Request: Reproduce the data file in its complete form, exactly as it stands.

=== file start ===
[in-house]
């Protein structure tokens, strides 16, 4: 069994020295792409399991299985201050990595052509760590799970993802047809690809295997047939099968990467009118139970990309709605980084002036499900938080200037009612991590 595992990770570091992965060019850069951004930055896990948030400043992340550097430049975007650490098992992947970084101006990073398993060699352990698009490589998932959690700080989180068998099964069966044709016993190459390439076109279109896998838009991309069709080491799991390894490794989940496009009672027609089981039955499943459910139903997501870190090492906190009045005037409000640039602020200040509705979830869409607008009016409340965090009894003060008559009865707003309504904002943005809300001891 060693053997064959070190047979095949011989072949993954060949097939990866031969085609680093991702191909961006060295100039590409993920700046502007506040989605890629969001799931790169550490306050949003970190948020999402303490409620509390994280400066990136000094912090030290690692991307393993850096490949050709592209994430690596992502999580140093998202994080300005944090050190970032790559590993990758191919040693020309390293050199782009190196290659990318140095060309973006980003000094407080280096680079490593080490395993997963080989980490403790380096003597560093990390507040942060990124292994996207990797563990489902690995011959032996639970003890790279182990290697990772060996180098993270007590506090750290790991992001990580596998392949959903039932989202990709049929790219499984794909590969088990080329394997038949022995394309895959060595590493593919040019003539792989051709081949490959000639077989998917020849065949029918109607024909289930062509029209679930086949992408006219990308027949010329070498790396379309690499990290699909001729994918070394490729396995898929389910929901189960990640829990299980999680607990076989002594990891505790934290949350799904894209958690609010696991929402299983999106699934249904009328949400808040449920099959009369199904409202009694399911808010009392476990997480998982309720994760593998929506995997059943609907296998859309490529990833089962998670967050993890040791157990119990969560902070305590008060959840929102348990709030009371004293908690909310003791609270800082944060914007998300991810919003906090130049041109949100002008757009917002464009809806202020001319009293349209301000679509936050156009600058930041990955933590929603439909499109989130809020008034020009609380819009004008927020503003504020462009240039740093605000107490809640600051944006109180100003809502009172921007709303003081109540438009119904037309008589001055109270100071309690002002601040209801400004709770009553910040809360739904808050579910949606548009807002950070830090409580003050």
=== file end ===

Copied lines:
[in-house]
């Protein structure tokens, strides 16, 4: 069994020295792409399991299985201050990595052509760590799970993802047809690809295997047939099968990467009118139970990309709605980084002036499900938080200037009612991590 595992990770570091992965060019850069951004930055896990948030400043992340550097430049975007650490098992992947970084101006990073398993060699352990698009490589998932959690700080989180068998099964069966044709016993190459390439076109279109896998838009991309069709080491799991390894490794989940496009009672027609089981039955499943459910139903997501870190090492906190009045005037409000640039602020200040509705979830869409607008009016409340965090009894003060008559009865707003309504904002943005809300001891 060693053997064959070190047979095949011989072949993954060949097939990866031969085609680093991702191909961006060295100039590409993920700046502007506040989605890629969001799931790169550490306050949003970190948020999402303490409620509390994280400066990136000094912090030290690692991307393993850096490949050709592209994430690596992502999580140093998202994080300005944090050190970032790559590993990758191919040693020309390293050199782009190196290659990318140095060309973006980003000094407080280096680079490593080490395993997963080989980490403790380096003597560093990390507040942060990124292994996207990797563990489902690995011959032996639970003890790279182990290697990772060996180098993270007590506090750290790991992001990580596998392949959903039932989202990709049929790219499984794909590969088990080329394997038949022995394309895959060595590493593919040019003539792989051709081949490959000639077989998917020849065949029918109607024909289930062509029209679930086949992408006219990308027949010329070498790396379309690499990290699909001729994918070394490729396995898929389910929901189960990640829990299980999680607990076989002594990891505790934290949350799904894209958690609010696991929402299983999106699934249904009328949400808040449920099959009369199904409202009694399911808010009392476990997480998982309720994760593998929506995997059943609907296998859309490529990833089962998670967050993890040791157990119990969560902070305590008060959840929102348990709030009371004293908690909310003791609270800082944060914007998300991810919003906090130049041109949100002008757009917002464009809806202020001319009293349209301000679509936050156009600058930041990955933590929603439909499109989130809020008034020009609380819009004008927020503003504020462009240039740093605000107490809640600051944006109180100003809502009172921007709303003081109540438009119904037309008589001055109270100071309690002002601040209801400004709770009553910040809360739904808050579910949606548009807002950070830090409580003050």